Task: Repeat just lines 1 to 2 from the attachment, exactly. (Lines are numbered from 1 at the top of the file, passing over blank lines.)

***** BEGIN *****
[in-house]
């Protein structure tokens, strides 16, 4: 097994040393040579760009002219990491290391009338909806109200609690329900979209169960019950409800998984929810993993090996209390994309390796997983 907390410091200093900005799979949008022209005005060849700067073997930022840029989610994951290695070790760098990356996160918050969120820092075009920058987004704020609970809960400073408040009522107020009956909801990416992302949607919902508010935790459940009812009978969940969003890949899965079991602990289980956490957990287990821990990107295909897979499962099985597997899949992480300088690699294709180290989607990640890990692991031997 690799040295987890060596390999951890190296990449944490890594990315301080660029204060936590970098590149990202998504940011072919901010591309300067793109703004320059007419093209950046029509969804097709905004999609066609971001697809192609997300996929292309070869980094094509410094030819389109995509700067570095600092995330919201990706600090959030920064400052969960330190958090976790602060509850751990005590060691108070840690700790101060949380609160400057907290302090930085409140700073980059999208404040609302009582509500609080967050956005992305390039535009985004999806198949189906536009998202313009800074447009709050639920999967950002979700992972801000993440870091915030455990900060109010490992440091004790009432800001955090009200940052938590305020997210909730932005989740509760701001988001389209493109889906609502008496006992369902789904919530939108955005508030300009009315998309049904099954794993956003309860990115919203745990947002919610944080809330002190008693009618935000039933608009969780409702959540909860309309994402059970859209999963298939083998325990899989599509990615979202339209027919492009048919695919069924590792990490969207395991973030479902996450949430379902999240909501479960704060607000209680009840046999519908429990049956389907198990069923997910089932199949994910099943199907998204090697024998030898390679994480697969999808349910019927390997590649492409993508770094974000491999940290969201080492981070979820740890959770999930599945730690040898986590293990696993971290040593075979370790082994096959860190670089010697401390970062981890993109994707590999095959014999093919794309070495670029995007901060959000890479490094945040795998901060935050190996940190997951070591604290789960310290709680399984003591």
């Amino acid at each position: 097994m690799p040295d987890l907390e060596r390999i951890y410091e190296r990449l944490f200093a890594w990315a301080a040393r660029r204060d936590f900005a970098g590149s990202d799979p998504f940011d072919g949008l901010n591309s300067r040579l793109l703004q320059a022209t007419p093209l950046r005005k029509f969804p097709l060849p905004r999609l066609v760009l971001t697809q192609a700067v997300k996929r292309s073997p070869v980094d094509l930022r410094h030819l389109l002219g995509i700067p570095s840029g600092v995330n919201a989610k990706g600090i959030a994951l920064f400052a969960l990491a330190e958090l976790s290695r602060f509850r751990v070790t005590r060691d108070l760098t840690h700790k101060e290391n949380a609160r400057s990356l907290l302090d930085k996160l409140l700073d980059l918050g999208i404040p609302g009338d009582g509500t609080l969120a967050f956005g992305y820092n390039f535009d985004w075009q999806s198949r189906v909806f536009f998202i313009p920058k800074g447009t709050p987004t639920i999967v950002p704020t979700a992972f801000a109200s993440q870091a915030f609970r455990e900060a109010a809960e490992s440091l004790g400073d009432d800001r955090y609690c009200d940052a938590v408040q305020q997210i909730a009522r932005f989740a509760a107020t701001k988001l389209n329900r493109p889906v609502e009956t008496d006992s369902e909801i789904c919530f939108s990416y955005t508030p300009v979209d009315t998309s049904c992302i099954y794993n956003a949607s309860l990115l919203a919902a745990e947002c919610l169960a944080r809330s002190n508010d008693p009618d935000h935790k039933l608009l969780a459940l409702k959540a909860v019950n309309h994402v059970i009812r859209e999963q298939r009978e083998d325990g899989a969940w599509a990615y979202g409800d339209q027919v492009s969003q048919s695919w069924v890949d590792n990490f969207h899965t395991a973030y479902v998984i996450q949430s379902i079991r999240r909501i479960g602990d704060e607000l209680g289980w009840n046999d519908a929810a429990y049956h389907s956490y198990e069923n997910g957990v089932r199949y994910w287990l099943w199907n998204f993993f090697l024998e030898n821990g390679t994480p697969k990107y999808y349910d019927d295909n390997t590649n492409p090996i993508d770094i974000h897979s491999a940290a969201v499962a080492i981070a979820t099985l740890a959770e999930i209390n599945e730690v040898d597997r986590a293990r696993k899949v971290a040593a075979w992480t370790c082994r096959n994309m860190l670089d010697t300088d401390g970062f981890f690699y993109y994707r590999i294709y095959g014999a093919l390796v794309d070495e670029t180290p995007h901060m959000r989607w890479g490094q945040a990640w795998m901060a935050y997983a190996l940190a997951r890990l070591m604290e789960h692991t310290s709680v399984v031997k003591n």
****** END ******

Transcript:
[in-house]
């Protein structure tokens, strides 16, 4: 097994040393040579760009002219990491290391009338909806109200609690329900979209169960019950409800998984929810993993090996209390994309390796997983 907390410091200093900005799979949008022209005005060849700067073997930022840029989610994951290695070790760098990356996160918050969120820092075009920058987004704020609970809960400073408040009522107020009956909801990416992302949607919902508010935790459940009812009978969940969003890949899965079991602990289980956490957990287990821990990107295909897979499962099985597997899949992480300088690699294709180290989607990640890990692991031997 690799040295987890060596390999951890190296990449944490890594990315301080660029204060936590970098590149990202998504940011072919901010591309300067793109703004320059007419093209950046029509969804097709905004999609066609971001697809192609997300996929292309070869980094094509410094030819389109995509700067570095600092995330919201990706600090959030920064400052969960330190958090976790602060509850751990005590060691108070840690700790101060949380609160400057907290302090930085409140700073980059999208404040609302009582509500609080967050956005992305390039535009985004999806198949189906536009998202313009800074447009709050639920999967950002979700992972801000993440870091915030455990900060109010490992440091004790009432800001955090009200940052938590305020997210909730932005989740509760701001988001389209493109889906609502008496006992369902789904919530939108955005508030300009009315998309049904099954794993956003309860990115919203745990947002919610944080809330002190008693009618935000039933608009969780409702959540909860309309994402059970859209999963298939083998325990899989599509990615979202339209027919492009048919695919069924590792990490969207395991973030479902996450949430379902999240909501479960704060607000209680009840046999519908429990049956389907198990069923997910089932199949994910099943199907998204090697024998030898390679994480697969999808349910019927390997590649492409993508770094974000491999940290969201080492981070979820740890959770999930599945730690040898986590293990696993971290040593075979370790082994096959860190670089010697401390970062981890993109994707590999095959014999093919794309070495670029995007901060959000890479490094945040795998901060935050190996940190997951070591604290789960310290709680399984003591």